Other than screen size, the GX640 and N61J share very similar specs. They are both powered by a 2.26GHz Core i5-430M processor and 4GB of 1066MHz DDR3 SDRAM, and both come with 7,200rpm 500GB hard drives. The N61J has at least two distinct advantages over the GX640, however, with USB 3.0 support and a price tag that’s $300 lower.
Veteran gaming-PC company iBuypower is offering the first multitouch gaming laptop, along with a workaround for the complete dearth of multitouch games.
The 15.6-inch MT20X features a capacitive screen with glass overlay to take full advantage of Win7’s multitouch support. All the neat features we’ve come to associate with multitouch—finger-based dragging, scrolling, zooming, rotating—are performed with smoothness and precision on the MT20X’s screen. But neat as this is, it felt a bit unnatural to use on a conventional laptop. For instance, we resented that the trackpad’s lack of a scroll feature forced us to move our fingers from the keyboard to the screen to scroll through web pages and documents.
By now, if you’re buying a netbook, you know what you’re getting: All the models of a given generation are the same on the inside. So with the internals out of the decision tree, how do you choose which of dozens of near-identical netbooks is worthy of your purchase? Sure, the old standby differentiator of battery life still applies. But how about aesthetics? Can you actually choose a netbook based on design?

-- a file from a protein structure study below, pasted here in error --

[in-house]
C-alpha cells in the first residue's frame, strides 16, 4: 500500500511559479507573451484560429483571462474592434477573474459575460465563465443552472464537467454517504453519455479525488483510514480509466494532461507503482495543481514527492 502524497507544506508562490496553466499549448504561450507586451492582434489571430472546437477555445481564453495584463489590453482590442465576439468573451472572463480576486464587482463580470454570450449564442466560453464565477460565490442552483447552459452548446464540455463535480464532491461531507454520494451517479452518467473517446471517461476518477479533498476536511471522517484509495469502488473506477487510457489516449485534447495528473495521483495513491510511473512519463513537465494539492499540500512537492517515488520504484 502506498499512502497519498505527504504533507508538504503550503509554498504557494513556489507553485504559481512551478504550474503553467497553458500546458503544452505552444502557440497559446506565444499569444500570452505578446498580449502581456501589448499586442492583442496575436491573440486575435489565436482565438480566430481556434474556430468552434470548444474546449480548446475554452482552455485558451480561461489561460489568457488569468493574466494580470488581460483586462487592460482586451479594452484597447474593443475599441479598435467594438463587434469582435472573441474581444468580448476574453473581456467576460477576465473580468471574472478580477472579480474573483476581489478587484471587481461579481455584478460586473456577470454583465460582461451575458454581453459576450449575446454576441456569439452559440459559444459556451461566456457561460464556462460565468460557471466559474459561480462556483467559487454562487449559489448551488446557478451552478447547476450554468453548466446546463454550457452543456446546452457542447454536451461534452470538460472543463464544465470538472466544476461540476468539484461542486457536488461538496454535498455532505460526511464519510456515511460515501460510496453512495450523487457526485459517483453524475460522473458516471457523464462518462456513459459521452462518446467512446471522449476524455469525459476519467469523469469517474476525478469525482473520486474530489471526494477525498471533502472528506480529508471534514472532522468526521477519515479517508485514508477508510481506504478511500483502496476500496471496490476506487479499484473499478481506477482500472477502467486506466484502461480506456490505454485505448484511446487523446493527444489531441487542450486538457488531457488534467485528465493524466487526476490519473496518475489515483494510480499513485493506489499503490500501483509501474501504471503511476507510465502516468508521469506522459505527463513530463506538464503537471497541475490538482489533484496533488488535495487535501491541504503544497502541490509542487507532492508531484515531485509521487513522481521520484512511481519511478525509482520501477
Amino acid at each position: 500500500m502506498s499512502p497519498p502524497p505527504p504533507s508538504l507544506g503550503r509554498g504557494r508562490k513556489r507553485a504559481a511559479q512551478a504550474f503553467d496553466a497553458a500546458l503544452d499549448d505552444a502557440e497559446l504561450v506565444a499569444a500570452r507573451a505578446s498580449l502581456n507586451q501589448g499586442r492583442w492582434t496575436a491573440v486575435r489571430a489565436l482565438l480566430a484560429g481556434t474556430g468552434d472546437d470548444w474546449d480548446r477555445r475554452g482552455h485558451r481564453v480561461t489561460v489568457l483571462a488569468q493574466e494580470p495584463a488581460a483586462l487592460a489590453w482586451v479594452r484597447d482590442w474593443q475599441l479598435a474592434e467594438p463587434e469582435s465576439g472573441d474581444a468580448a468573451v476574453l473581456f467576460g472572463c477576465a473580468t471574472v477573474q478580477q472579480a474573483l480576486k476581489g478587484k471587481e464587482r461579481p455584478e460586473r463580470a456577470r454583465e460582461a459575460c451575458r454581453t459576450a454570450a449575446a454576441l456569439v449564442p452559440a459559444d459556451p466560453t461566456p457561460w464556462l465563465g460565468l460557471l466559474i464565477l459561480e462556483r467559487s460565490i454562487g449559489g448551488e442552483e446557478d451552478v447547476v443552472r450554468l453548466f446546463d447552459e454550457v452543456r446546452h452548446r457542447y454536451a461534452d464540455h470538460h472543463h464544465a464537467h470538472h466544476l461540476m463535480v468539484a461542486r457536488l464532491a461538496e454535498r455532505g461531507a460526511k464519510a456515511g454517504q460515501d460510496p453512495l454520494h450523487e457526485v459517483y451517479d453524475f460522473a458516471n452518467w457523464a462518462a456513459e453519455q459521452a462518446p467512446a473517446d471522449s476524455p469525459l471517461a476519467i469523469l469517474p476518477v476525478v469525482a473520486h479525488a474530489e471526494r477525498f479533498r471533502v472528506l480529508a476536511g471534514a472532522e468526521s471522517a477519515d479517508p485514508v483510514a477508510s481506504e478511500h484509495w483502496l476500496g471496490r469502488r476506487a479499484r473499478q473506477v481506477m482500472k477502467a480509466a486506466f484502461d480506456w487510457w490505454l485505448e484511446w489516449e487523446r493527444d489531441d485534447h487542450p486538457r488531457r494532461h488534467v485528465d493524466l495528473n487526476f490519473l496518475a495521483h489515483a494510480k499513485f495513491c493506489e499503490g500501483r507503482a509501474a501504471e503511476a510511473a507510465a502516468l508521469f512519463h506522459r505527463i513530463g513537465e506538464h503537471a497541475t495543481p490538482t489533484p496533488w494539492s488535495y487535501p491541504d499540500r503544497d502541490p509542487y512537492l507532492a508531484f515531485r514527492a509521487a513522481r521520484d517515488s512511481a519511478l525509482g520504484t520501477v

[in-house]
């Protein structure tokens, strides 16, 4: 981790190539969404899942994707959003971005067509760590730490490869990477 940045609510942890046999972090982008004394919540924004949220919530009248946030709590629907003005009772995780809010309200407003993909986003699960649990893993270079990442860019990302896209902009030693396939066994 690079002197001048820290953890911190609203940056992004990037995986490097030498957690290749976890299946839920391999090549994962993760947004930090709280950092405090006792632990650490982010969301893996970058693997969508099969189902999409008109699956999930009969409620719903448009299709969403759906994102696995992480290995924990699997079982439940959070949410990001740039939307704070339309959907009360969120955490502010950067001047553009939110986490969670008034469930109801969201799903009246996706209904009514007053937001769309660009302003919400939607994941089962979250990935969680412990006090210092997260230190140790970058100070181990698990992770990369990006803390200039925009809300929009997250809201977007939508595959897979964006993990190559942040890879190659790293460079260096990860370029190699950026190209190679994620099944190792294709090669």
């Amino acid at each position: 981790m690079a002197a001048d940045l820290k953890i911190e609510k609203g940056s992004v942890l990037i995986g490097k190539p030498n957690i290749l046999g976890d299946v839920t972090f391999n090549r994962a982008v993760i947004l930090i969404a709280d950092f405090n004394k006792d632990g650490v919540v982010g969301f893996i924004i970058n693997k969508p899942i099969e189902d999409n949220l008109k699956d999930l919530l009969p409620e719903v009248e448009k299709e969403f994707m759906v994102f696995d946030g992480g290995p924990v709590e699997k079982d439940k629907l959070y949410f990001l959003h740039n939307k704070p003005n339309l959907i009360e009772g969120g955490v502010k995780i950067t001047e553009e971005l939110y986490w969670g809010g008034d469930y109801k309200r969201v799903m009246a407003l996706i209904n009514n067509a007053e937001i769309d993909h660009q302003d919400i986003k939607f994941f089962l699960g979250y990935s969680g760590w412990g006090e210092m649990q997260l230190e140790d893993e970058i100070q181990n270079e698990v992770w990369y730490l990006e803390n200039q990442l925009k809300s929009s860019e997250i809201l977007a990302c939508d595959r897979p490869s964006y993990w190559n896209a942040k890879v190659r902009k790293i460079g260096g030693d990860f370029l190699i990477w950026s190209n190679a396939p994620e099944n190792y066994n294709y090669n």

We think so. The Samsung N210’s internals could be those of any current-gen non-Ion netbook—a 1.66GHz Atom N450 Pine Trail processor, 1GB RAM, a 250GB 5,400rpm hard drive—but it’s what’s on the outside that counts. The device has an embossed cream-color lid covered with a clear plastic coating. The interior is all matte white; and with its chrome edge trim and crisp gray lettering, it’s almost retro-futuristic. The keyboard puts every other netbook keyboard to shame—the chiclet-style keys aren’t cramped at all and the keyboard doesn’t feel mushy. We could type on it all day. The track pad’s multitouch capabilities help make up for its small size, and the LED-backlit screen is readable even at low brightness levels. Cranked up, the backlighting is quite bright for an office environment.